Leptraps at aol.com
Leptraps at aol.com
Mon Nov 29 09:10:08 EST 1999
I read several posts of seeing yellow sulphurs in the late fall. They brought
back fond memories of my youth. Before I went to bed last night, I looked in
my collection and found three specimens of Colias philodice, collected in a
field along the banks of the Chagrin River in Lake County, Ohio, on 21
I remember it like it was just yesterday. I grew up collecting insects with a
childhood friend, Walt Strekal, especially butterflies and moths. It was the
Saturday before Thanksgiving, Indian Summer had come, and with it, the cold
weather form of Colias philodice. We lived in Cleveland, the spot along the
river was a three hour bike ride. We visited this field often during the
season. It was several acres with a good deal of red clover. I collected many
things for the first time in that clover field. But Indian Summer brought out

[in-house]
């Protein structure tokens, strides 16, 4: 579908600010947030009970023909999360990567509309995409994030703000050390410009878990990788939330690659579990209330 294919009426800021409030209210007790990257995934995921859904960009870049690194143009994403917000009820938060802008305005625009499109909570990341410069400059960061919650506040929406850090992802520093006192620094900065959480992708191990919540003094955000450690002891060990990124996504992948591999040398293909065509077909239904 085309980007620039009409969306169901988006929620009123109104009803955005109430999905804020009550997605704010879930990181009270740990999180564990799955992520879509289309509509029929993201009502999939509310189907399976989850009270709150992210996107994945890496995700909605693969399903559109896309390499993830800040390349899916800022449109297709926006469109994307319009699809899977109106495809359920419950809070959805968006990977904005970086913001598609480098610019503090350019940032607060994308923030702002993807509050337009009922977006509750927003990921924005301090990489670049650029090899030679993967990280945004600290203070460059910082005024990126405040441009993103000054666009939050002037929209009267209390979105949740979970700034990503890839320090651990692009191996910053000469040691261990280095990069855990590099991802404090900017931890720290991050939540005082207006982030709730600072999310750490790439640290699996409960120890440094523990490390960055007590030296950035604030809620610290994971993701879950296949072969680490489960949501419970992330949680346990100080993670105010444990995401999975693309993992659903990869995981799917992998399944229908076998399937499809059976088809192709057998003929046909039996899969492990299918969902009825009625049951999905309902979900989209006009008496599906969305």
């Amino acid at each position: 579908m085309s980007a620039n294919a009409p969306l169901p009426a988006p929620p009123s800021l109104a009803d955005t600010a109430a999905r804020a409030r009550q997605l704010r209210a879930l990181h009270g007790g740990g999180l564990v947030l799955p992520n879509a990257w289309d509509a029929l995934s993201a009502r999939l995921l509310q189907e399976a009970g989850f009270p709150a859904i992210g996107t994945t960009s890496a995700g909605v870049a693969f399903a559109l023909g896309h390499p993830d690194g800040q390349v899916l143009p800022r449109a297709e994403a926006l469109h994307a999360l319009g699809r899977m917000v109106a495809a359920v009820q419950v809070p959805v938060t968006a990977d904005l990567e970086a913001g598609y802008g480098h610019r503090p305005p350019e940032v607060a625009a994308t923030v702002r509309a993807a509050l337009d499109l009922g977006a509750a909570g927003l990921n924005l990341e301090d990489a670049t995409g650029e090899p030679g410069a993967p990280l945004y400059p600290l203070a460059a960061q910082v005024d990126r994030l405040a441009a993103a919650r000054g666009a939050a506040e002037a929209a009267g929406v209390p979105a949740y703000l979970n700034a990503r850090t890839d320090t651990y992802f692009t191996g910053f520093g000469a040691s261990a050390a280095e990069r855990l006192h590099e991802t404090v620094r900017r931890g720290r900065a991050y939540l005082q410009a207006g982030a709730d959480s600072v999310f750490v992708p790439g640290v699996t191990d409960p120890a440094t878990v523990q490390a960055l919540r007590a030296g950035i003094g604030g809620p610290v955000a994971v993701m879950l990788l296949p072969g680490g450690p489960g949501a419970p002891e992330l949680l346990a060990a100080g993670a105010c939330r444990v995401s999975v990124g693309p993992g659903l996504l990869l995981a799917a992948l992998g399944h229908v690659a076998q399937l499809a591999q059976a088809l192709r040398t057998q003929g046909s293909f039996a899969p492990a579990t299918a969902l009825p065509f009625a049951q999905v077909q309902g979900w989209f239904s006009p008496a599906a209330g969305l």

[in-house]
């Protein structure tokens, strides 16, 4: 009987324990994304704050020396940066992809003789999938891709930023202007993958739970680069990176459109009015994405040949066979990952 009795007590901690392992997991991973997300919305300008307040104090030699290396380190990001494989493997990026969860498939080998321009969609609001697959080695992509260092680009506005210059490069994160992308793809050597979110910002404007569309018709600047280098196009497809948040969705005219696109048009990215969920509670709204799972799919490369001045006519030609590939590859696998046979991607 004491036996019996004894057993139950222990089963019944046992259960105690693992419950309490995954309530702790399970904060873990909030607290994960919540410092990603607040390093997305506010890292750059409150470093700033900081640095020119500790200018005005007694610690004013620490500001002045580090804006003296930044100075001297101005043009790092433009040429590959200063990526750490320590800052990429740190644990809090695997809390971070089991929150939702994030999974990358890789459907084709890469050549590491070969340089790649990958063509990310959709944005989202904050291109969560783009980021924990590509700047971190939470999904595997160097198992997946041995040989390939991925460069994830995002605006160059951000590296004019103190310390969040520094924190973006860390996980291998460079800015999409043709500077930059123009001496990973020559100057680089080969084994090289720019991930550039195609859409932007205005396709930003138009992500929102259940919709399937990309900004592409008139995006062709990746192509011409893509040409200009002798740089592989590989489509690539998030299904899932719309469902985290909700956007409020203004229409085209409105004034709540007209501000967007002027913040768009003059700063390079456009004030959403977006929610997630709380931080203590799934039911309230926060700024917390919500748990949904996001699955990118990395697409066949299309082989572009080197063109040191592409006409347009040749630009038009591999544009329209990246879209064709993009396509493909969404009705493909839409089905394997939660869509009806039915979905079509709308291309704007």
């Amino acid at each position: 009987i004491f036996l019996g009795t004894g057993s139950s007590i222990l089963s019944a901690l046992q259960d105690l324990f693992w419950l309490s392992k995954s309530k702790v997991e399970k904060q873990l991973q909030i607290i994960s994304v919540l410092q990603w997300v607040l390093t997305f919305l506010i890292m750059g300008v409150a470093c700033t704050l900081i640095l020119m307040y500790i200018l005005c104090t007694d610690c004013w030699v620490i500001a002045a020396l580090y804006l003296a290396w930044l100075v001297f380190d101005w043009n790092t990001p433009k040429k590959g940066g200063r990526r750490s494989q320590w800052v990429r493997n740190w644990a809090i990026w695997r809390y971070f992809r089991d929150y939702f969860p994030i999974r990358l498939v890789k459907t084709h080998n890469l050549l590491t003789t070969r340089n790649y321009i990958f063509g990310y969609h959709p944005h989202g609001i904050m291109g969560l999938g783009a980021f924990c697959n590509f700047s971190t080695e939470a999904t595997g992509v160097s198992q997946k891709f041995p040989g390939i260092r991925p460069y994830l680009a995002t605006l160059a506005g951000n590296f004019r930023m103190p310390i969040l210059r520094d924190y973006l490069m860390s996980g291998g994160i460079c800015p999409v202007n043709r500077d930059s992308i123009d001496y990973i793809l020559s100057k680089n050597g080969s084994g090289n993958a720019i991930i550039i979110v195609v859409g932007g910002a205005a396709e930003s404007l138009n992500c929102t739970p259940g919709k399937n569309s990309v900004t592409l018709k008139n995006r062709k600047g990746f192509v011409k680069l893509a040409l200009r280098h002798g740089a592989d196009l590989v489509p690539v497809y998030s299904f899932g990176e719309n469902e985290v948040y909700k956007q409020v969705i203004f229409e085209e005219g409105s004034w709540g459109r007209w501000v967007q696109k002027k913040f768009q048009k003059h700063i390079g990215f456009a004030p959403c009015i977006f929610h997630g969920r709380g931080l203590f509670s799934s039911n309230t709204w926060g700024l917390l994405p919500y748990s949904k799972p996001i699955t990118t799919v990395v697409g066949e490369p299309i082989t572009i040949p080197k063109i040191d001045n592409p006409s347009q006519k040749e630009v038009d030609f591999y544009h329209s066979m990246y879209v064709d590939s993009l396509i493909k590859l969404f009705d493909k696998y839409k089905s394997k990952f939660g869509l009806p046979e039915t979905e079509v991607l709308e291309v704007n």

the yellow sulphurs with the dark green scales underneath. Before collecting,
a fire was made in the woods adjacent to the field. Bacon fried, eggs fried
in the bacon grease, drop bread fried in the grease as well. Then consumed in
the morning sun, sopping up the last of the bacon grease with the bread (This
was no "low fat" meal, but God was it good!).
Once the temperature warmed up, collecting began, there were a few flowers of
Aster and golden rod along the edge of the wood, a mad chase to catch a white
female or sneaking up on males as they lay tilting to one side to catch the
warmth of the sun The ride home in the dappled light of dusk with a dozen
specimens in triangle.
All were mounted on Sunday morning before church.
I remember the great times as a teenage boy, net in hand. If more young
people collected the things of nature, maybe our world would be a better
place. (I'll bet NABA loves this story) It beats the hell out of dope and
booze (But not girls, I remember chasing them too! Ah, but that's another
Don't you just hate a reminiscing old fool!
Leroy C. Koehn
Lake Worth, FL
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